In the early morning hours of April 30th, 1975 the last of the US Marines left the embassy by helicopter. Civilians swamped the perimeter and poured into the grounds. Many of them had been waiting for this opportunity but were left to their fate.
As the PAVN (Communist army) advanced, many Vietnamese feared that the North would engage in bloody reprisals against any that they viewed as counterrevolutionary, including Southern Vietnamese military officers, Catholics and business people. While Americans were guaranteed a way to leave Vietnam, the vast majority of the Southern Vietnamese had to make deals to get Visas and passports that would let them leave.
At 3:45am on April 30, 1975, the evacuation of refugees was halted, and the last remaining American staff, including Ambassador Graham Martin, were ordered to leave. He did everything he believed he could to evacuate more refugees, but reluctantly prepared to leave when he received the order. The Marines guarding the American Embassy had reserve orders to forcibly remove Ambassador Martin if he refused to leave. The last aircraft to leave the Embassy took off at 7:53am.
At 10:24am on April 30, 1975, General Minh Van Duong announced the unconditional surrender of the Republic of Vietnam. By that day, over 58,000 U.S. servicemen lost their lives and at least 800,000 Vietnamese both both sides had died too. More thousands died in the aftermath of the war.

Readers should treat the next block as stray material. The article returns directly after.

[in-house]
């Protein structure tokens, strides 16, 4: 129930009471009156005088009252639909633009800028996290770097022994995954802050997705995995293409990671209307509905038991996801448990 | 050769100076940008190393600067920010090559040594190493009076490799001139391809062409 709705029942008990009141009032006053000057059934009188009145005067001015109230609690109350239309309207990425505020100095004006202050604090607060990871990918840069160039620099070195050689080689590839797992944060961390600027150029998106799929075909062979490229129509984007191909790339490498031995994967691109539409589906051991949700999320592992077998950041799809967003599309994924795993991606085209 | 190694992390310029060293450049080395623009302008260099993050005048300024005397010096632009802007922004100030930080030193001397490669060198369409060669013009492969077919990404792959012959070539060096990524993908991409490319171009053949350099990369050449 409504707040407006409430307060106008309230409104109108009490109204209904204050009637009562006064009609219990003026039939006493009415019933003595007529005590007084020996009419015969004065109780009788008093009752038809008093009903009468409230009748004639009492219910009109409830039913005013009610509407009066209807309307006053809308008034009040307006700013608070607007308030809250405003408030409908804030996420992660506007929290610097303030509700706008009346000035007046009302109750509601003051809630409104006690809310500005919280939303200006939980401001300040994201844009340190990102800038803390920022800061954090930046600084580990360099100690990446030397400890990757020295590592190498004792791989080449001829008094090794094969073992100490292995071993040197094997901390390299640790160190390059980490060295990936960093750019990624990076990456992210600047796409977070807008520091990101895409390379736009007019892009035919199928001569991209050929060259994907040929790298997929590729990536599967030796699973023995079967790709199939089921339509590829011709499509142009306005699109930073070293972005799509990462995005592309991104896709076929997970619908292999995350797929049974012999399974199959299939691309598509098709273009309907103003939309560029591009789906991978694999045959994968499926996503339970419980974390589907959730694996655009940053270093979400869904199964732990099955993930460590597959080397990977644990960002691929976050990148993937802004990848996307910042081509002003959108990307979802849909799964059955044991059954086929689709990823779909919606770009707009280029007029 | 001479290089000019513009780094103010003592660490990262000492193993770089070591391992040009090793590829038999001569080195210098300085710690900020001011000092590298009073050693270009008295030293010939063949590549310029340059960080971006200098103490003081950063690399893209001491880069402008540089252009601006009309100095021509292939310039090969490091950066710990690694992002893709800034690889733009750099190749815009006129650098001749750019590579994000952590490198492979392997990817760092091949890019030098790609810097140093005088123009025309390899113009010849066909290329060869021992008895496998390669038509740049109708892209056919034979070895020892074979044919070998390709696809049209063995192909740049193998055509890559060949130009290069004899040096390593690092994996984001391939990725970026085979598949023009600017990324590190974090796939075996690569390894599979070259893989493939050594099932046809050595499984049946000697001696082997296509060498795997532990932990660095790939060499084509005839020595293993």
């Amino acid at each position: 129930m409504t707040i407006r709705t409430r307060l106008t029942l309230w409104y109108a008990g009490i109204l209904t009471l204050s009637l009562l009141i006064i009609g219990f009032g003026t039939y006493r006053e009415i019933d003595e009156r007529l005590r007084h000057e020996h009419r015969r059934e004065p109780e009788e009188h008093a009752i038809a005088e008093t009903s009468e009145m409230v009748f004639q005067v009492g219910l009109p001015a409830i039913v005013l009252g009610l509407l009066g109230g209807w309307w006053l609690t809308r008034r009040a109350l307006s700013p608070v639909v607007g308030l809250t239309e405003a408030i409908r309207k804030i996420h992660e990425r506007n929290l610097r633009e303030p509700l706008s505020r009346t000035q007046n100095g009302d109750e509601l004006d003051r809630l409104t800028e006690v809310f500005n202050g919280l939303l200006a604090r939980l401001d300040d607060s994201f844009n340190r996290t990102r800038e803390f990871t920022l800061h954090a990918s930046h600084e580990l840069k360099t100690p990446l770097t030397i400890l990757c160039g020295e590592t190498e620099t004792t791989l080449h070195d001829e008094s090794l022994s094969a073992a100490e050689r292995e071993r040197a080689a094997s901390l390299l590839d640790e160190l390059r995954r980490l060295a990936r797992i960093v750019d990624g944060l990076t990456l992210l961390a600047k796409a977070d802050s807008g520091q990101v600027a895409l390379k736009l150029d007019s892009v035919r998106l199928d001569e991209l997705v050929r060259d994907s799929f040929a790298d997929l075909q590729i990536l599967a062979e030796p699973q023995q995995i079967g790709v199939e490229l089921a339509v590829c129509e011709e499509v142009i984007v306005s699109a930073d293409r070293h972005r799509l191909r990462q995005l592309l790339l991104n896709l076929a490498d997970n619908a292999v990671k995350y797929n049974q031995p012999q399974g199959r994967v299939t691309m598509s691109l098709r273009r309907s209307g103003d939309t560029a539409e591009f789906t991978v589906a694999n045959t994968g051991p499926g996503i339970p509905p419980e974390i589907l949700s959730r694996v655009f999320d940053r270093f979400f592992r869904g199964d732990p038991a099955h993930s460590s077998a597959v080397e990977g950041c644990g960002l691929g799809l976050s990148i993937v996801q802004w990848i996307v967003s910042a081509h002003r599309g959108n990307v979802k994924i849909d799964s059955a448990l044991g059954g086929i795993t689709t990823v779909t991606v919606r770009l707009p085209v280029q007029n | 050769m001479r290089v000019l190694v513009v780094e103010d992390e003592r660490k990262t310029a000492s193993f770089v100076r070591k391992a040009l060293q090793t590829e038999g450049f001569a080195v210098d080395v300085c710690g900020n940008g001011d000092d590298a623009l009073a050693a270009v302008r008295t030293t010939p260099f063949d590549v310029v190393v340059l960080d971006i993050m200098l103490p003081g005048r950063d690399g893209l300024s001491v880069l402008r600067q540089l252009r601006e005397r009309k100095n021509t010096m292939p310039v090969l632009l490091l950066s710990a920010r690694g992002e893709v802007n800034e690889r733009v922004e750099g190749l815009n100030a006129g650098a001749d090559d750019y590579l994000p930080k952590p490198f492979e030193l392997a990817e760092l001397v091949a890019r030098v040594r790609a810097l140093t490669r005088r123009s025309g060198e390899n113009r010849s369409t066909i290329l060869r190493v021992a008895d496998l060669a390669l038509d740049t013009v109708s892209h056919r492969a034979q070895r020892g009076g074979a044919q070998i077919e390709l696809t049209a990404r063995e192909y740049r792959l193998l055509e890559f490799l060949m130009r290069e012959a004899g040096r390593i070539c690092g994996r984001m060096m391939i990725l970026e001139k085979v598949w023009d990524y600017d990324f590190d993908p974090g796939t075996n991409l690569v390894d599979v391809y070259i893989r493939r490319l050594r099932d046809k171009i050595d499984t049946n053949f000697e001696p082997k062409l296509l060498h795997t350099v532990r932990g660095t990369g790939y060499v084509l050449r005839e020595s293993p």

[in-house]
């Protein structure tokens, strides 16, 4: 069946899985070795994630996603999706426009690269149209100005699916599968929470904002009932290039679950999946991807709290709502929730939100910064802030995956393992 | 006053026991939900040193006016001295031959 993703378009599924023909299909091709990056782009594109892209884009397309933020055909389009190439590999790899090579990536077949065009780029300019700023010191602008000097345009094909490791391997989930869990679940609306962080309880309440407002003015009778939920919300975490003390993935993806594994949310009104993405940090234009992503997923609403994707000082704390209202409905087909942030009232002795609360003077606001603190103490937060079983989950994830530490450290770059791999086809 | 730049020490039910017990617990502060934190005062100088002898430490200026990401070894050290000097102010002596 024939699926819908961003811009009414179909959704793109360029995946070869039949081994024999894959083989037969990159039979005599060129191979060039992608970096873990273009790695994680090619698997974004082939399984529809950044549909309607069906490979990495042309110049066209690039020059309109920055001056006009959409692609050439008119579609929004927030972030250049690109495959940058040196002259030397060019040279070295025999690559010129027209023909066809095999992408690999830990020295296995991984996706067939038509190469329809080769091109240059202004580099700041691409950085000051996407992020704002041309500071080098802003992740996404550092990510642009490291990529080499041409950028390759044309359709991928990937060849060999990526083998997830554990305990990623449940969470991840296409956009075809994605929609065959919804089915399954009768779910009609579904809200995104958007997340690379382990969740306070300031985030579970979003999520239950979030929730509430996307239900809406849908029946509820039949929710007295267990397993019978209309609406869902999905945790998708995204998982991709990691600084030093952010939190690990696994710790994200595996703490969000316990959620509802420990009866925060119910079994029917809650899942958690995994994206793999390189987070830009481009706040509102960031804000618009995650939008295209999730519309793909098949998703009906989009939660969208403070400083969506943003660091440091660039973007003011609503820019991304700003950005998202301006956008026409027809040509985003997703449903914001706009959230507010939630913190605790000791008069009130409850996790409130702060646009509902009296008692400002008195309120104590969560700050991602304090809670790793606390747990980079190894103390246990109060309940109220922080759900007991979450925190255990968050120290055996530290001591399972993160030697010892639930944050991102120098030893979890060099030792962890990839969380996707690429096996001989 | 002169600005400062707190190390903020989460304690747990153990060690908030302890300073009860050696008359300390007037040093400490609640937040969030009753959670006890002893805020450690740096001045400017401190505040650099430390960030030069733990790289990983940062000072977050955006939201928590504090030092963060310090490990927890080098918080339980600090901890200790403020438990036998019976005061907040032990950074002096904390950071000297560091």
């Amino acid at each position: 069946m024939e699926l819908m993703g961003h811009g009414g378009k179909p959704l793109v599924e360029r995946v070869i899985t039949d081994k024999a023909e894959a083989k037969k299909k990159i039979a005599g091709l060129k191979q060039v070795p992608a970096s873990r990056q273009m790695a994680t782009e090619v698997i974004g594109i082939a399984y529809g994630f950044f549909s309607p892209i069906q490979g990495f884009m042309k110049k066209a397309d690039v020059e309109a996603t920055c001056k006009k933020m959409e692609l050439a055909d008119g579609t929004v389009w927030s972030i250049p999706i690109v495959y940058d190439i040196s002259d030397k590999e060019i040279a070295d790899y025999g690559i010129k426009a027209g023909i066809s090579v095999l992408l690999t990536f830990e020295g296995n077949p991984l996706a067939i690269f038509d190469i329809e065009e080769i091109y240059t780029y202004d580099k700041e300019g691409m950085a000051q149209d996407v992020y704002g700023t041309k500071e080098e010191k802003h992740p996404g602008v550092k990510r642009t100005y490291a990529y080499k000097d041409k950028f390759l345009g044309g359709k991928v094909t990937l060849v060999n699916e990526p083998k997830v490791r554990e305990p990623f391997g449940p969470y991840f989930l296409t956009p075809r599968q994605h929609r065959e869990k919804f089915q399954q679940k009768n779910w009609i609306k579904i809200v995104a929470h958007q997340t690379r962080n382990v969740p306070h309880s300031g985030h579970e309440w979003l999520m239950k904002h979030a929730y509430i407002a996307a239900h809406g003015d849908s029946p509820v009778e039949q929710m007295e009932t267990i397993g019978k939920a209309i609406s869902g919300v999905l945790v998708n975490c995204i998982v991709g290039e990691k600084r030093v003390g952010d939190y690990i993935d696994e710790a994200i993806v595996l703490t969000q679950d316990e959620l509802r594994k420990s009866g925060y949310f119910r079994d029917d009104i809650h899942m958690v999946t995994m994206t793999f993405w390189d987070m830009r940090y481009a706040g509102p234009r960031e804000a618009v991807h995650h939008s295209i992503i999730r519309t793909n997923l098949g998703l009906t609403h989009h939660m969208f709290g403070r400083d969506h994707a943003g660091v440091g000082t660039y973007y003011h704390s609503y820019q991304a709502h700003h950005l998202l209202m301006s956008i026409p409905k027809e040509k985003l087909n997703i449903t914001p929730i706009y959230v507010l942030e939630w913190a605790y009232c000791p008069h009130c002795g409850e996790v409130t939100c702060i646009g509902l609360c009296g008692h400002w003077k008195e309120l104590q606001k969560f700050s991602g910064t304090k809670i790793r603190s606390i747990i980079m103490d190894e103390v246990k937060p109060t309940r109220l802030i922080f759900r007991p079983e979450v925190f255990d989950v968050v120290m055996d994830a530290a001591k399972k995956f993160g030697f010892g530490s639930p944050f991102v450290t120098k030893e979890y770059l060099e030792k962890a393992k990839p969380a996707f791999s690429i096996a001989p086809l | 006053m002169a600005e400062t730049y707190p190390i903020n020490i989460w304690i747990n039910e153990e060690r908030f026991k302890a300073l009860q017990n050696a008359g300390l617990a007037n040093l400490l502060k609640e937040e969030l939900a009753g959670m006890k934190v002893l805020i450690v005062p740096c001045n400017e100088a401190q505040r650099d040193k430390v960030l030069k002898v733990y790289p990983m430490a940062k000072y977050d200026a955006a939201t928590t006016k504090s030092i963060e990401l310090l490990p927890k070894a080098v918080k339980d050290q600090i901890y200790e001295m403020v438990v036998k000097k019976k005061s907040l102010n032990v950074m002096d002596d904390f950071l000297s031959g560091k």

Que Nguyen was a diver in the military and worked on U.S. military ships. In the eve of the fall of Saigon, all civilian U.S. military boats started to leave the country, taking with them any Vietnamese workers who may be in danger under the new regime. Que was taken on this boat to the Philippines and later relocated to San Jose, California.
On April 30, 1975, “The Fall of Saigon” ended the Vietnam War and prompted the first of two waves of emigration from Vietnam to the United States. They were airlifted or fled Vietnam on U.S. military cargo ships and transferred to the U.S. government bases in Guam, Thailand, Wake Island, Hawaii and the Philippines, as part of “Operation New Life”.
120,000 Vietnamese citizens departed from their native country during the Spring of 1975. Those who had worked closely with the Americans feared reprisal by the Communist Party and sought ways out of the country.
At the age of 3, Kim Delevett left Vietnam with her brother and three cousins 4 days before the fall of Saigon. Her departure was arranged by an American named Jim Smith, a friend of the family who arranged for the seats on the last few flights out of Vietnam. She was separated from her mother, who had gone back to say bye to her brother and was unable to get to the plane on time. Kim and her cousins were placed in foster care after arriving in the US. Kim later learned that her birth mother had died at a Philippines refugee camp, the night before she was to board her flight to the United States.
During this time approximately two million Vietnamese fled Vietnam in small, overcrowded boats. This group of refugees would come to be known as “boat people”. Some countries in the region, turned the boat people away even if they did manage to make it to land. Boats carrying the refugees were deliberately sunk offshore to stop the authorities from towing them back out to sea. Refugees swamped the neighboring Southeast Asian Countries such as Thailand, Malaysia, Indonesia, the Philippines and Hong Kong. Those countries were known as the “first asylum”. The influx of refugees came a rate which ranged from 2,000 to as many as 50,000 refugees per month.